7. iRobertM macrumors regular

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    Seattle WA.
    #7
    Not sure I agree with this, are there test out there we can look at? Maybe I missed them.
     
  8. Hellhammer Moderator

    Hellhammer

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    #8
    12 core is slower in tasks that cannot utilize more than 6 cores due its slower clock speed (6 cores @2.66/2.93GHz vs 6 cores @3.33GHz). It's important to find out can the software you are using take advantage of the extra cores but generally, things like video encoding can. It's best to wait for benchmarks, they are more reliable and accurate
     
  9. jrko macrumors regular

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    #9
    Its just that hardly any programs can take advantage of 8 cores yet alone 12. This means that cpu speed will be a greater determining factor in real life situations.

    None of the programs the OP uses can use more than 4 cores that I'm aware of so the reasons to go for the multi processor MP would be RAM (2 chips = 8 slots - 1 chip = 4 slots) and huge multitasking/compiling jobs.
     
  10. Michael73 thread starter macrumors 65816

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    #10
    So, I have 2 questions...

    1. Does anyone feel that by waiting 1-2 more years my current gen MP is likely to lose any significant value i.e. the value will gradually decline or will it fall off a cliff b/c AppleCare expires etc.?
    2. For my purposes would a 6-core machine with marginally slower or fast clock speed (2.66 or 2.93) perform noticibly faster than my 2.8 with 8 cores?
     
  11. sboerup macrumors 6502

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    #11
    I just sold my rig (see below as well) for $2600, so I doubt you'll get $3000 honestly . . . get the 6-core, it'll be much better IMO.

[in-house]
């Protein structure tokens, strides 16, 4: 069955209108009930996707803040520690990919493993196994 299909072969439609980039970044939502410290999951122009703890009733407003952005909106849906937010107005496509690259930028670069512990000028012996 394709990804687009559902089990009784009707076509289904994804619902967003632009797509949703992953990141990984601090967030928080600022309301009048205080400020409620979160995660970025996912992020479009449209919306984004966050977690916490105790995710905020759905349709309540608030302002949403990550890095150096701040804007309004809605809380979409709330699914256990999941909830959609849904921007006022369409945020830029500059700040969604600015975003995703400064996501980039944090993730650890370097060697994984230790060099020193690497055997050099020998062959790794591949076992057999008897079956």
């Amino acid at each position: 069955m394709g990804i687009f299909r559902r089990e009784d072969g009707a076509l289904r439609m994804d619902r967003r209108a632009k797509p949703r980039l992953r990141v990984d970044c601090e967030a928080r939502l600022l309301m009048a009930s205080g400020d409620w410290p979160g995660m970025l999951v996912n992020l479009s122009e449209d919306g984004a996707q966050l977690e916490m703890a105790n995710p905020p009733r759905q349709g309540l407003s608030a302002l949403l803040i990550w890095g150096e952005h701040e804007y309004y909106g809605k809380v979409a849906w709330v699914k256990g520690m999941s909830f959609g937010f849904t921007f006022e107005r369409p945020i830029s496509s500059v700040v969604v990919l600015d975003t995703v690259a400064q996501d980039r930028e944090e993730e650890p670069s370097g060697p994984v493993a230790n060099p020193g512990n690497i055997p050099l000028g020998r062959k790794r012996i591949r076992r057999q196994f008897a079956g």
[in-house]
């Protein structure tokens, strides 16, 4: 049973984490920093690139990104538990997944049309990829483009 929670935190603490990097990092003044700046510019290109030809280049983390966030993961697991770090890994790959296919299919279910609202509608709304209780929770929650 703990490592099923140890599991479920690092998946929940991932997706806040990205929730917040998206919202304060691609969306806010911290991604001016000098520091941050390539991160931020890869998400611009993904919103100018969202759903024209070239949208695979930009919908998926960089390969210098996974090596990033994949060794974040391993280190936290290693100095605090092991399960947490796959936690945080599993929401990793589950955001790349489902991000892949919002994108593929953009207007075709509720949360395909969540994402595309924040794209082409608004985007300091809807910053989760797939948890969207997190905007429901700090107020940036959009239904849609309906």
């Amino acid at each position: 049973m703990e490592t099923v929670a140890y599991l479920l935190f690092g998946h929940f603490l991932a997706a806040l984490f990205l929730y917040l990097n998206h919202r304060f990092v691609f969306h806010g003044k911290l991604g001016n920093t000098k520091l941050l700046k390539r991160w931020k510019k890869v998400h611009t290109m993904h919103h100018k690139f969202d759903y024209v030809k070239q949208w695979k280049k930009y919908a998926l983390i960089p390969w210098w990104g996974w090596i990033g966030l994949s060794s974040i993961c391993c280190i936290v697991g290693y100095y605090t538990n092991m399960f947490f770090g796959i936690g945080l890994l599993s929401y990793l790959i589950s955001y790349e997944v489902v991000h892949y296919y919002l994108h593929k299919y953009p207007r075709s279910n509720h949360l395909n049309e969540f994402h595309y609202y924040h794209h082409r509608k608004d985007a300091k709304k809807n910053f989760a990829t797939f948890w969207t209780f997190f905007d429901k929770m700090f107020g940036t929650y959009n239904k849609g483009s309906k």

12. iRobertM macrumors regular

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    #12
    Maybe this is just my thinking only but one would think having two physical processors and double the ram slots would improve performance. So lets say an application can only support 2 cores, would the Mac take those two core requests and put one core on each physical processor?

    All I know is my head hurts now :)
     
  13. macz1 macrumors 6502

    macz1

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    #13
    If you have a process with two threads its actually better to put them on the same processor. If the threads share some data (which is often true), they will benefit from the shared CPU caches. Else they would have to exchange data over the system bus, which has a significantly higher latency.
     
  14. jrko macrumors regular

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    #14
    In which case (if i understand you properly) a single chip with high core count is the best solution. So the 6 core single chip with as high a clock speed as possible would be the sweet spot.

    All we need to know now is if the 4 and 6 core machines can address 32gb of ram using 8gb dimms - digilloyd has one on order and will put it through its paces with real life tests......
     
  15. macz1 macrumors 6502

    macz1

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    #15
    Yes. If you can use many cores, it's always better to have them on the same chip. And a high clock speed helps with EVERY application...
     
  16. Michael73 thread starter macrumors 65816

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    #16